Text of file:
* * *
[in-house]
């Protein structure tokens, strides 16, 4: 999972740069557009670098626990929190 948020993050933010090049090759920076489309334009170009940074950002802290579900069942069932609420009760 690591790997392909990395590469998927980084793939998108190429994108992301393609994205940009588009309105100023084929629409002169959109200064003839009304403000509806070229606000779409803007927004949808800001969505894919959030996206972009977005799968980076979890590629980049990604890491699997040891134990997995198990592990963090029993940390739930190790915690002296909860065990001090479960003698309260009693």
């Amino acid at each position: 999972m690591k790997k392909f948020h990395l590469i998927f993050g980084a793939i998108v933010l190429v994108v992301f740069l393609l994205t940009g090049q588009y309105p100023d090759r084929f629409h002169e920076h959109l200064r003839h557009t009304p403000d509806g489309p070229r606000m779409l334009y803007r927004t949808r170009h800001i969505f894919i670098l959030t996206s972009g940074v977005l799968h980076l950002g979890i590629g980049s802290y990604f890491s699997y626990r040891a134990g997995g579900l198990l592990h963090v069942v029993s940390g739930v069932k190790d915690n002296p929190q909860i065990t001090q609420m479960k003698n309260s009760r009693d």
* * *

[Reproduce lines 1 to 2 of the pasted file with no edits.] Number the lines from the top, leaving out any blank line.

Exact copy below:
[in-house]
């Protein structure tokens, strides 16, 4: 999972740069557009670098626990929190 948020993050933010090049090759920076489309334009170009940074950002802290579900069942069932609420009760 690591790997392909990395590469998927980084793939998108190429994108992301393609994205940009588009309105100023084929629409002169959109200064003839009304403000509806070229606000779409803007927004949808800001969505894919959030996206972009977005799968980076979890590629980049990604890491699997040891134990997995198990592990963090029993940390739930190790915690002296909860065990001090479960003698309260009693």